Patient Comments: Colostomy - Cause

Question:What was the cause of your colostomy?

Comment from: Stonell, 35-44 Female (Patient) Published: April 11

I had my colostomy in August of 2010 as a result of diverticulitis. I was diagnosed with the disease in June of that same year. I was very sick and it took almost 2 weeks before I started to feel better. I had a lot of stressful things going on in my life at the time and when the disease reared its ugly head again not 3 months later one of the diverticula became cystic and ruptured. I was very sick and full of infection. I was lucky enough to get to the emergency room and had surgery that same night. I was a preschool teacher at the time and couldn"t go back to work due to lifting requirements. I recovered quickly and within 3 months had my reversal and am currently living a normal life free of the diverticulitis. I will agree that a sense of humor and a positive attitude are a necessary part of the recovery process.

Comment from: Lolla, 45-54 Female (Patient) Published: November 20

Three to five weeks ago my colon raptured and an ulcer burst. I had an emergency operation where they removed 90% of my stomach, part of my small intestine, one whole part of my colon, one ovary and my appendix. I now have a colostomy that doctor hope to reverse end March 2014.

Comment from: motchambers1, 55-64 Female (Patient) Published: May 29

Hi, everyone. I had colon surgery October 19, 2011. I had to wait six months for my diseased colon to heal (about 8 inches had to be removed). My colostomy reversal surgery was done six weeks ago and I am healing, just problems with pinned up gas. One tip for colostomy wearers who are female: I always emptied and cleaned my bag on my knees in front of the toilet. I am short and it just did not work for me to sit on the toilet and do it. After my first surgery I was very depressed and cried a lot, had a lot of self-pity. I have always exercised and been able to control my weight. I put on about 25 pounds between my surgeries (6 months). However, I had quit smoking during this time also. I know my October surgery saved my life and I am grateful for my surgery and my surgeons. There is life after colon surgery, good luck and follow doctor's orders and do keep your sense of humor. My husband and I used to joke about us praying for poop, but our prayers were answered.

Comment from: gaspasserman, 55-64 Male (Patient) Published: May 14

I had a colostomy done about 5 weeks ago and I am very appreciative of this article. It answered a few of the little nagging questions about care of the device. I will now carry an extra one with me. I also work in the medical profession. I fell, landing on my back, fracturing 3 ribs, and resulting in a diaphragmatic hernia with bowel in the chest. The surgery also required a chest tube for a pneumothorax. All resolved but now I still have, shall I say a bloated feeling, and only am able to eat smaller meals, but do use protein drinks and snacks in between with fluids. One definite necessity is to have a nurse (WIFE) to make you do all to get well.

Comment from: Never2old, 55-64 Female (Patient) Published: July 20

Good article, happy to know that recovery from the reversal isn't as painful or time-consuming. Suggestion for cleaning the bag when away from home. After you unclamp the bag, fold it back on itself like a cuff. After you have emptied it, wipe off the new end, then unfold the cuff. At this point, I lay it on my leg and with the "male" side of the clip, scrape the residual back up the bag a little way. This keeps the end cleaner and keeps the clip from squeezing feces out. I would be careful about how much olive oil you put in it, because it will cause the adhesive patch to release. Also, DON'T use Alli for dieting purposes, because it really works! And it turns any fat you consume into liquid grease, and the adhesive won't work, AT ALL.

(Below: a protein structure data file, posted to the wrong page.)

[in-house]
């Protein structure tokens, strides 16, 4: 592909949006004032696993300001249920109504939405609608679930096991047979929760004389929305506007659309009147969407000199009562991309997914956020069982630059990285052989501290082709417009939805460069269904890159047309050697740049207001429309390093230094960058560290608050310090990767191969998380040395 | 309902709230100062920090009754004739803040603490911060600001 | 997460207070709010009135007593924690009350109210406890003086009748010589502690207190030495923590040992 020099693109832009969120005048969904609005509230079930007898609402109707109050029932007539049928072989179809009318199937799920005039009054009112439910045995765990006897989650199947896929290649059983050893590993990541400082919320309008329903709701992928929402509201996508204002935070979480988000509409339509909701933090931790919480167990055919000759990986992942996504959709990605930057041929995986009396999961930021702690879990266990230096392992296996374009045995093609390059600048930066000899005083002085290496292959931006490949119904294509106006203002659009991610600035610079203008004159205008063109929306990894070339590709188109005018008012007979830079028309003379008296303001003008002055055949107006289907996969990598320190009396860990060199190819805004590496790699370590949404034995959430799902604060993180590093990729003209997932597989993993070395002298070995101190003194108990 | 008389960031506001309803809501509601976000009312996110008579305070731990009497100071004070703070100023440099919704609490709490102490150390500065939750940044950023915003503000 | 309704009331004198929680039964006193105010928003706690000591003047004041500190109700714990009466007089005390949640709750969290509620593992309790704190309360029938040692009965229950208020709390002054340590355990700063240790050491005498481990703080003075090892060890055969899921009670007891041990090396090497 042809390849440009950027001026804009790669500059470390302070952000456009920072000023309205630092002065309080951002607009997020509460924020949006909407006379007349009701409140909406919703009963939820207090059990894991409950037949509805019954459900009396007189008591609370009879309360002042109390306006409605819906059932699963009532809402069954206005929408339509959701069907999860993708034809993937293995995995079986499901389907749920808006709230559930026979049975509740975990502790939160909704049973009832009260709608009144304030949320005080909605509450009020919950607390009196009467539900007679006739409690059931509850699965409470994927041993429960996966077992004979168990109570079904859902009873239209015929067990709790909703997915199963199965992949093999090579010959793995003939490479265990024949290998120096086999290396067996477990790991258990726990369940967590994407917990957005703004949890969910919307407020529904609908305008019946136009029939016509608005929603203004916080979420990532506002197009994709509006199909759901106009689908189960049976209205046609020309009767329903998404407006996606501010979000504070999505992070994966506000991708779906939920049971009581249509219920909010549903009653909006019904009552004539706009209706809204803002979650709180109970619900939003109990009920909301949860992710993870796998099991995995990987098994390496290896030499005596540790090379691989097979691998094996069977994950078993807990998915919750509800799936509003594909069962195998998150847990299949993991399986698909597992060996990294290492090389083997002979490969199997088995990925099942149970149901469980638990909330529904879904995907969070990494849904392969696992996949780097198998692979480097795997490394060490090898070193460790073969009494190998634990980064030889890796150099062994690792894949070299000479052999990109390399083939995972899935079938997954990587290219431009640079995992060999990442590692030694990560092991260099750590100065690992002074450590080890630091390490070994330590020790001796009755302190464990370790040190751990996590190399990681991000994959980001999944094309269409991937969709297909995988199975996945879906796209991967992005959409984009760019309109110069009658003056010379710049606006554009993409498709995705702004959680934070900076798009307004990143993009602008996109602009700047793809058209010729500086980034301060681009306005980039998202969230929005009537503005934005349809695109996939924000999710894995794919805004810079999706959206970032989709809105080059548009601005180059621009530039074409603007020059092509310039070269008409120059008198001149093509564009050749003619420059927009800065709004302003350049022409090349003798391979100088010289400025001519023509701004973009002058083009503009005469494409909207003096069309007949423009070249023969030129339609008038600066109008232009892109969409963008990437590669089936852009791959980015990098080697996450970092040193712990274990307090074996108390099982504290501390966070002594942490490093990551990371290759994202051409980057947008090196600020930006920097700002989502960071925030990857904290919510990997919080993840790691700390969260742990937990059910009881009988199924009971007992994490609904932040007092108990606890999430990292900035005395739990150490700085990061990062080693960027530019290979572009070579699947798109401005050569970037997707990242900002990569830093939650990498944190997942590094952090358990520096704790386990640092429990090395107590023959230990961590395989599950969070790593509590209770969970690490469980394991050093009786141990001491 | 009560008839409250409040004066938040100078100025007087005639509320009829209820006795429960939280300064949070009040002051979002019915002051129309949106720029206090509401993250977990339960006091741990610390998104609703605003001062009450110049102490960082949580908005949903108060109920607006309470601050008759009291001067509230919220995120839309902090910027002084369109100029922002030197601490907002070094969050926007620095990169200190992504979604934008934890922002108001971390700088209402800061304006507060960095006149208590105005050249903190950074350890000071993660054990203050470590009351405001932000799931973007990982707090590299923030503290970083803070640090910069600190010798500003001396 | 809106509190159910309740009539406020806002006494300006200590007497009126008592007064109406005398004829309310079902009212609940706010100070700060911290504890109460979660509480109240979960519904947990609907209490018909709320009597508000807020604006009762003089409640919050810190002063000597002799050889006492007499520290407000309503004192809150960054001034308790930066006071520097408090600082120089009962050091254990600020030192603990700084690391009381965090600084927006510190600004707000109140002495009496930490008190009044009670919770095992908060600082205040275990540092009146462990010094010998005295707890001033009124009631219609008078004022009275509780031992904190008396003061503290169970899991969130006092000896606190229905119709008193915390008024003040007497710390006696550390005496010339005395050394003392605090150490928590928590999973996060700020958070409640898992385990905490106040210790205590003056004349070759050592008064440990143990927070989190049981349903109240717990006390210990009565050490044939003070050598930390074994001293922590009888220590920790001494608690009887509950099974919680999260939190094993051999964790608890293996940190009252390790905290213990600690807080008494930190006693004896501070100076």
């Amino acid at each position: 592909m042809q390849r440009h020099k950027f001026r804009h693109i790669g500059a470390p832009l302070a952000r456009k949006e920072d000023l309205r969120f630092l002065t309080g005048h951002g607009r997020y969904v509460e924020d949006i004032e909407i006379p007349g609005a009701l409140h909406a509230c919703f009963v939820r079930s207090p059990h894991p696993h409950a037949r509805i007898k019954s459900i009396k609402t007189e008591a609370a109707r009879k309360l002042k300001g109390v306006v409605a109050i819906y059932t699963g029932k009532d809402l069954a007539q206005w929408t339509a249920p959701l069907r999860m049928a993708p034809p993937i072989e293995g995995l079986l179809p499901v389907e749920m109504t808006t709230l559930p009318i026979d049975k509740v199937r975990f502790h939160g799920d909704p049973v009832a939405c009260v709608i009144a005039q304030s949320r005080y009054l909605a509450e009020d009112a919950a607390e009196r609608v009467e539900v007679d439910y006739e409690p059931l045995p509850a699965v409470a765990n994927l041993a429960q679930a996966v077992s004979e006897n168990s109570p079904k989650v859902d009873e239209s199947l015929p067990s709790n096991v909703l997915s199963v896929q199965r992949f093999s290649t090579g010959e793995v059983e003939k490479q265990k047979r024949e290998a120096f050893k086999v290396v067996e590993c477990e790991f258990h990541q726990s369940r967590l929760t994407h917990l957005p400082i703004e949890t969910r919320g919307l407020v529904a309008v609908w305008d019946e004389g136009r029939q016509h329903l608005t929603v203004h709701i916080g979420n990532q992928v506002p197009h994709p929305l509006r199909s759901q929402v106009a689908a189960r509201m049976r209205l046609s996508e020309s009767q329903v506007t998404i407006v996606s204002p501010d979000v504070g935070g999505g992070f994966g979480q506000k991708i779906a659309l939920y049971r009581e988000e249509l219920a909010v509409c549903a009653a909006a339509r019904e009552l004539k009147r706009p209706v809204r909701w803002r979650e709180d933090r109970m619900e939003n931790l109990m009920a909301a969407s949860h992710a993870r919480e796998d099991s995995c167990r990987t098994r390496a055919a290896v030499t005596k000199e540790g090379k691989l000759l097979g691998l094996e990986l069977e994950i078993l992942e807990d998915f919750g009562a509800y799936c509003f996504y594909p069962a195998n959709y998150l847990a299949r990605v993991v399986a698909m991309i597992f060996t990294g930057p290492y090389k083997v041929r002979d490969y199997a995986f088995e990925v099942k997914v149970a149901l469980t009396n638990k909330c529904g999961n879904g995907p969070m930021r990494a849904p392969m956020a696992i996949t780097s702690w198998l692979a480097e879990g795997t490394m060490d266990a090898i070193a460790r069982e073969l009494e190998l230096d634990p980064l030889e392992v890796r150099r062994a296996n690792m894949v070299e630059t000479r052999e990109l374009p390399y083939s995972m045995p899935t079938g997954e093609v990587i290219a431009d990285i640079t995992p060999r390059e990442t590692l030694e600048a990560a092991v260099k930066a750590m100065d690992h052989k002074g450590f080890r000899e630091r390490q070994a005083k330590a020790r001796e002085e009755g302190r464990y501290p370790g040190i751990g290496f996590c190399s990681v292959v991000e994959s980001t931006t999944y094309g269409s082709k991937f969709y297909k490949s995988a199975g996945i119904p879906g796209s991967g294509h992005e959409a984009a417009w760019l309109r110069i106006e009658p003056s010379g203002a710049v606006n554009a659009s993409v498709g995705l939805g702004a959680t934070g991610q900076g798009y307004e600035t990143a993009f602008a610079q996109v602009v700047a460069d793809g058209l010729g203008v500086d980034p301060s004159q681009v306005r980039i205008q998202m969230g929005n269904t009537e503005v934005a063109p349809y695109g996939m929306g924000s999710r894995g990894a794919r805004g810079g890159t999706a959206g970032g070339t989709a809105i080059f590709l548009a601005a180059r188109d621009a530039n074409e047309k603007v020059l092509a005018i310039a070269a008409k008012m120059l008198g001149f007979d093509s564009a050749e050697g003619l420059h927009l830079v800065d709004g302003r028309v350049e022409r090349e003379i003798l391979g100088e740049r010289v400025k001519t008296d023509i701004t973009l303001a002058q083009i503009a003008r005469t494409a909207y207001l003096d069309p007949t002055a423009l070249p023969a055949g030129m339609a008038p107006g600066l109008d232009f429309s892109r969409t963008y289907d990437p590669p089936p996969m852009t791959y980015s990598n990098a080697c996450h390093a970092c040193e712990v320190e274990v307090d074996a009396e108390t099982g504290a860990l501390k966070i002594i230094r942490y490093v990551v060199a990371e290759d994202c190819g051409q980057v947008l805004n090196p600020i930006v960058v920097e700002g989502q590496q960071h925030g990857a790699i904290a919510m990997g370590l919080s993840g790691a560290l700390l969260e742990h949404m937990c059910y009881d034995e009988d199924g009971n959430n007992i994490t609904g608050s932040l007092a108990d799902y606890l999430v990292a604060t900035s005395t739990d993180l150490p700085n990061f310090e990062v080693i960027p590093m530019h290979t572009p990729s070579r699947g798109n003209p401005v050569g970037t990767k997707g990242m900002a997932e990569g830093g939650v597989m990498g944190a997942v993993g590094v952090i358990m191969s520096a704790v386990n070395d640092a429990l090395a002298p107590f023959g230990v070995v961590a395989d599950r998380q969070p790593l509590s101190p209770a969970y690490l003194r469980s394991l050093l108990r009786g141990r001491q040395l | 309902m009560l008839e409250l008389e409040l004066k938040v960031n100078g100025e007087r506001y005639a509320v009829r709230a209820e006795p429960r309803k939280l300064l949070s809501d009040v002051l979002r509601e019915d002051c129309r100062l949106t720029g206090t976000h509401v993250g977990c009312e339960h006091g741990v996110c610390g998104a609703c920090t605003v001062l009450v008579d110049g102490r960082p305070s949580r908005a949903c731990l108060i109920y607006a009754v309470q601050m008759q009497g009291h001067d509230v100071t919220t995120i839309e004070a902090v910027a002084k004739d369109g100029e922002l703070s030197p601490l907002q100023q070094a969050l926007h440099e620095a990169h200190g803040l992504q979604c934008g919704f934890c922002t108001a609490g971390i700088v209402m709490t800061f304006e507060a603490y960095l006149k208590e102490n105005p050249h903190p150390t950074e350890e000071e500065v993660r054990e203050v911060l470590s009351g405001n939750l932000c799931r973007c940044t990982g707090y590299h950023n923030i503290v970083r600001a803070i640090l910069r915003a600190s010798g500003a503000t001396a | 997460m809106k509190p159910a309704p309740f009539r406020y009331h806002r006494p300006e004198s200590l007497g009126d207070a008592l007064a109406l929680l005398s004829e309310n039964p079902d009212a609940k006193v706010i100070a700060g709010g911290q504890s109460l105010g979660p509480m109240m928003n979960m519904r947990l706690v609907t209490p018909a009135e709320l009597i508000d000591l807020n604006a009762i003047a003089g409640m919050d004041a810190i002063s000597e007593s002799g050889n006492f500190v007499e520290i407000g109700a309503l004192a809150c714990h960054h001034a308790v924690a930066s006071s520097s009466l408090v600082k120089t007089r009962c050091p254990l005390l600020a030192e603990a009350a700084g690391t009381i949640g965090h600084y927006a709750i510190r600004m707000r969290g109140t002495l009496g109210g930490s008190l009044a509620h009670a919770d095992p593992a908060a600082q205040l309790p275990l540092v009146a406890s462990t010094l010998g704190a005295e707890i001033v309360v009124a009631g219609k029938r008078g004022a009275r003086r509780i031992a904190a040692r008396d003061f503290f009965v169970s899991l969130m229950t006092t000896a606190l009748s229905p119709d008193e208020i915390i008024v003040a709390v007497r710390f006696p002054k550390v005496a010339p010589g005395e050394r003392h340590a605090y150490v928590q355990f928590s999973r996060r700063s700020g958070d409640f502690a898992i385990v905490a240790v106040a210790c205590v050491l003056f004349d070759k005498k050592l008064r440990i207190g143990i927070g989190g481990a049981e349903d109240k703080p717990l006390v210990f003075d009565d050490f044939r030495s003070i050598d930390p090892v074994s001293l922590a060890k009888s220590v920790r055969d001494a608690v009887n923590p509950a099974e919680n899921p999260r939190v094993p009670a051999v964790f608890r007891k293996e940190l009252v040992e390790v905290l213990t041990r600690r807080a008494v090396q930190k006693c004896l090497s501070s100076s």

Comment from: Jan, 55-64 Female (Patient) Published: August 13

I had a lot of pain and was in septic shock when my stomach collapsed had several surgeries and they did the colostomy I want it reversed now having too many problems.

Comment from: desperate w., 55-64 Female (Patient) Published: June 25

I had Cancer, radiation caused a severe rectal burn. The pain was so excruciating I couldn't see going on with it. My surgeon offered a colostomy and after a while I knew we had to do it. I also have Interstitial cystitis, which means no control over urination. Well to act like a woman and wife again is more than I can deal with. Does anybody have a suggestion? Please, desperate w.

Comment from: Sharon, 65-74 Female (Patient) Published: October 31

I have had a colostomy since 1988 as a result of cancer. There have been relatively few problems except for the occasional blow out and a few bowl obstructions. One that required surgery. The main issue was learning how to cope and accept that this was a permanent problem. A realization that I am going to have to learn how to live with it. I was only 46 years old, divorced, with 4 kids. This took a major adjustment to maintain my quality of life. I'm now 70. The whole key to getting through this ordeal is attitude and a sense of humor.

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Colostomy - Day to Day Question: Do you have a colostomy? What are your tips for dealing with it day to day?

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